The COMET (COmbination of Methotrexate (MTX) and ETanercept (ETN) in active early rheumatoid arthritis) trial demonstrated that treatment of active ERA (<2 years) with ETN+MTX was superior to MTX alone regarding disease activity reduction and remission rates.4 The COMET study population included subjects who had very early RA (VERA) (disease duration of ≤4 months) and ERA (>4 months and <2 years).
The objective of this post hoc analysis was to test the benefits of treating VERA, and establish if treatment of VERA with ETN+MTX or with MTX alone results in improved outcomes relative to ERA.
The methodology of the COMET study has been published elsewhere.4 In these post hoc analyses, observed data were analysed by baseline disease duration (VERA, ≤4 months or ERA, 4 months to 2 years) and by treatment group to determine the proportion of subjects who achieved remission after 52 weeks of treatment (the 52-week data were used because of the limited study population and subdivision of treatment groups at later time points).14 Remission was based on disease activity score (DAS28) <2.6, simplified disease activity index (SDAI) ≤3.3 and ACR/EULAR Boolean-based remission15 (defined as the subject must simultaneously achieve total swollen joint count ≤1, total tender joint count ≤1, C reactive protein (CRP) ≤1 mg/dl, and patient global assessment (PtGA) ≤1 on a 1–10 scale). The analyses also included the proportions of subjects achieving LDA (DAS28 <3.2), the change in individual Boolean components, SDAI components, physician global assessment and radiographic non-progression (mean Δmodified total Sharp score (mTSS) ≤0.5).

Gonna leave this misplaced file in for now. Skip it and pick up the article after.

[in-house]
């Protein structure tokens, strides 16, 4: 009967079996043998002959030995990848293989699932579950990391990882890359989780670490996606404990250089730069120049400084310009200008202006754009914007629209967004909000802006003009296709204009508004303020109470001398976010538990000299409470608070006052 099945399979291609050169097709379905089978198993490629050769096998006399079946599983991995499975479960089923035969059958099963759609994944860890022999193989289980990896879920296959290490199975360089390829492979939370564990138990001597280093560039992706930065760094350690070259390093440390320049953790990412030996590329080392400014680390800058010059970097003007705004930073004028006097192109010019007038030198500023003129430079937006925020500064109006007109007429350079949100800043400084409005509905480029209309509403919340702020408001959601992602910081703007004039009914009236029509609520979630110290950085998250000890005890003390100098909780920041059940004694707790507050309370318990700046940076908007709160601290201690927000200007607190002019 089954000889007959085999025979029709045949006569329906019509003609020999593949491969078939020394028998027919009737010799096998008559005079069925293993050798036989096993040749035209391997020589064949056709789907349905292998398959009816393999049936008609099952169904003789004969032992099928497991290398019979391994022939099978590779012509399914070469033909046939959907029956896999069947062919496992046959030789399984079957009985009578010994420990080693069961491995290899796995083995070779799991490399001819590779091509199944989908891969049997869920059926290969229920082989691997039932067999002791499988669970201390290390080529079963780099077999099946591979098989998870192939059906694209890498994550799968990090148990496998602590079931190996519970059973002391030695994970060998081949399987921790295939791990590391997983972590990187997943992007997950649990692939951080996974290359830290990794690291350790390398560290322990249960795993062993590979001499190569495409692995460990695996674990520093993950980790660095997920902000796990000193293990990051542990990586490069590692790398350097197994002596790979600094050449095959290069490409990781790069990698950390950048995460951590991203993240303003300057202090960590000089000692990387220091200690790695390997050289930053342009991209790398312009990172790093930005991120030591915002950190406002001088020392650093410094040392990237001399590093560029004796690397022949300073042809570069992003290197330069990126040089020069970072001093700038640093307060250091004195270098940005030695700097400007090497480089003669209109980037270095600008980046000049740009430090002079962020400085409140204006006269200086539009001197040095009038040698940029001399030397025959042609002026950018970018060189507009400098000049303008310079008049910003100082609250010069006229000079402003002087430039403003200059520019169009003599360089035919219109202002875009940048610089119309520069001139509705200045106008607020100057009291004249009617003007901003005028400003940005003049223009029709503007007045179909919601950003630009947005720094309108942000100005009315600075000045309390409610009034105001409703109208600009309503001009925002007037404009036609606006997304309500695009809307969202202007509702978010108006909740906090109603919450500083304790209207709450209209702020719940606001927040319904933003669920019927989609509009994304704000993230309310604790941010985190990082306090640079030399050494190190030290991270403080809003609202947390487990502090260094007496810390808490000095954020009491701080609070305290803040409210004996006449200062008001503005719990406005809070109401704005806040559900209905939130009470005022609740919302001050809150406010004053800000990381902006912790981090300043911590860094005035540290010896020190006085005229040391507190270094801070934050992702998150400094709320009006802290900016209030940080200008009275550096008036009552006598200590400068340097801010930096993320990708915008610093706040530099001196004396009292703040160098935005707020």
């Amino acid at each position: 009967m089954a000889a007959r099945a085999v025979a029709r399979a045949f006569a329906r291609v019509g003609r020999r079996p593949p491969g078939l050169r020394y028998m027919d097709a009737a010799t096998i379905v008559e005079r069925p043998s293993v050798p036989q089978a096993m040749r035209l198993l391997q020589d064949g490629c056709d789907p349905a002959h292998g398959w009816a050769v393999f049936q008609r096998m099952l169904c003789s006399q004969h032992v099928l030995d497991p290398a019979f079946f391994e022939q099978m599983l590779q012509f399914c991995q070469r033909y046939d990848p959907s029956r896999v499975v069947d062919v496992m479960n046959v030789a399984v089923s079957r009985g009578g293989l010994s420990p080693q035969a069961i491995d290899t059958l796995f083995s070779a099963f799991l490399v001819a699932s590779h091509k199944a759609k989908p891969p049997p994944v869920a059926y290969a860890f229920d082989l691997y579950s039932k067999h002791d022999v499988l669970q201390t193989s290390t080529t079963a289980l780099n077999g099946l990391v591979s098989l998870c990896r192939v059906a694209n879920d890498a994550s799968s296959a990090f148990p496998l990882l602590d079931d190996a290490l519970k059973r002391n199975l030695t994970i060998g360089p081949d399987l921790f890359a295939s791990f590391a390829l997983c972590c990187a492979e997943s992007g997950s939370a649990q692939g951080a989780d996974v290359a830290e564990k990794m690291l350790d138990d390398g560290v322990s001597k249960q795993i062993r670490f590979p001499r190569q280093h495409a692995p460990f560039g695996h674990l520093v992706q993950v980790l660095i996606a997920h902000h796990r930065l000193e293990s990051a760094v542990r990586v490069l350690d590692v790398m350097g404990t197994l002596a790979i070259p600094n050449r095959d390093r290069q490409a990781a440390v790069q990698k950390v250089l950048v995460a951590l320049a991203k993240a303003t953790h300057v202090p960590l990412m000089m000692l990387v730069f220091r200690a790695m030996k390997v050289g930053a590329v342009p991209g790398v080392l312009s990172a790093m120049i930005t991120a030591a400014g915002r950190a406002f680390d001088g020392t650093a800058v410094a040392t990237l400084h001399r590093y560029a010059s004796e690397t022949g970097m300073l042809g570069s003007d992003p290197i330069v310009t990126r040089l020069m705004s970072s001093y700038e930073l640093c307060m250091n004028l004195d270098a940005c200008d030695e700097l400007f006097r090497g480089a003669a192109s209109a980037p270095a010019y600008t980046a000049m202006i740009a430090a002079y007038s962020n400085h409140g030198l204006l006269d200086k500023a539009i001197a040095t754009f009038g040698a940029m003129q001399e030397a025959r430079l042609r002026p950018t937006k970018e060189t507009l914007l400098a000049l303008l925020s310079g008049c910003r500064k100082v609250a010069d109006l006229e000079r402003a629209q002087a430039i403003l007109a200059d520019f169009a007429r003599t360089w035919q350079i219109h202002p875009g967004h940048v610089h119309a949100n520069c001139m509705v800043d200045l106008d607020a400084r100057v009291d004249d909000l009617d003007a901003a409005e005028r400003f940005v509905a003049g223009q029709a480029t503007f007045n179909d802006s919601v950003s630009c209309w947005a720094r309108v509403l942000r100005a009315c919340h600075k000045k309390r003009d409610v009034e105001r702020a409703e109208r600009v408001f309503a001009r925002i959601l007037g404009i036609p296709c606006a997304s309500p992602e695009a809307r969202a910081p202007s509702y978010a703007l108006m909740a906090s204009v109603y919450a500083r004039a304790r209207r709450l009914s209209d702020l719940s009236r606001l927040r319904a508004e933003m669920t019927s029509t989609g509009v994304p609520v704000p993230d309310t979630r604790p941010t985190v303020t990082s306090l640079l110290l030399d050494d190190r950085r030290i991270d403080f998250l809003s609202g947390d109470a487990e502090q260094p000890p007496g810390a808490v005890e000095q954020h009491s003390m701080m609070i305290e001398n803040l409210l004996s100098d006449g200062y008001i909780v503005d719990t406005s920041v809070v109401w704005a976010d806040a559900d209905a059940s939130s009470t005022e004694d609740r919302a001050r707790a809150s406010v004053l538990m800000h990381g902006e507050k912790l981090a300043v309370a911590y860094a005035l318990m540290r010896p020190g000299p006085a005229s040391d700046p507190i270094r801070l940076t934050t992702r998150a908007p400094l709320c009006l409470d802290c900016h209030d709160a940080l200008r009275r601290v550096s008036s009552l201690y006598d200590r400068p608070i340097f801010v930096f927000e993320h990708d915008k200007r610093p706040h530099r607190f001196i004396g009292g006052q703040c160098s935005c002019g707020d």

Fisher's exact tests were performed to compare the treatment responses (LDA, DAS28 remission, SDAI remission, SDAI/Boolean components of remission and radiographic non-progression) at week 52 of subjects in the VERA and ERA subgroups within each treatment group and between treatment groups. These analyses included subjects who completed the study and subjects who discontinued due to lack of treatment efficacy (included as clinical non-responders).
Of the 417 subjects included in these analyses, 112 (26.9%) had VERA and 305 (73.1%) had ERA. Overall, demographics and baseline disease characteristics were similar between the VERA and ERA subjects for both treatment groups (table 1). Subjects with VERA had a slightly higher number of tender and swollen joints at baseline compared with ERA subjects, but also had slightly lower radiographic damage.
Treatment of VERA subjects with combination ETN+MTX resulted in significantly better disease control (LDA and DAS28 remission) relative to treatment of ERA subjects (p=0.014 and 0.004, respectively; figure 1). The differences between VERA subjects and ERA subjects were insignificant when the groups were treated with MTX alone. VERA and ERA subjects fared similarly well when SDAI and Boolean remission rates were examined, although combination treatment led to consistently higher percentages of subjects achieving remission than MTX monotherapy (figure 1 and table 2).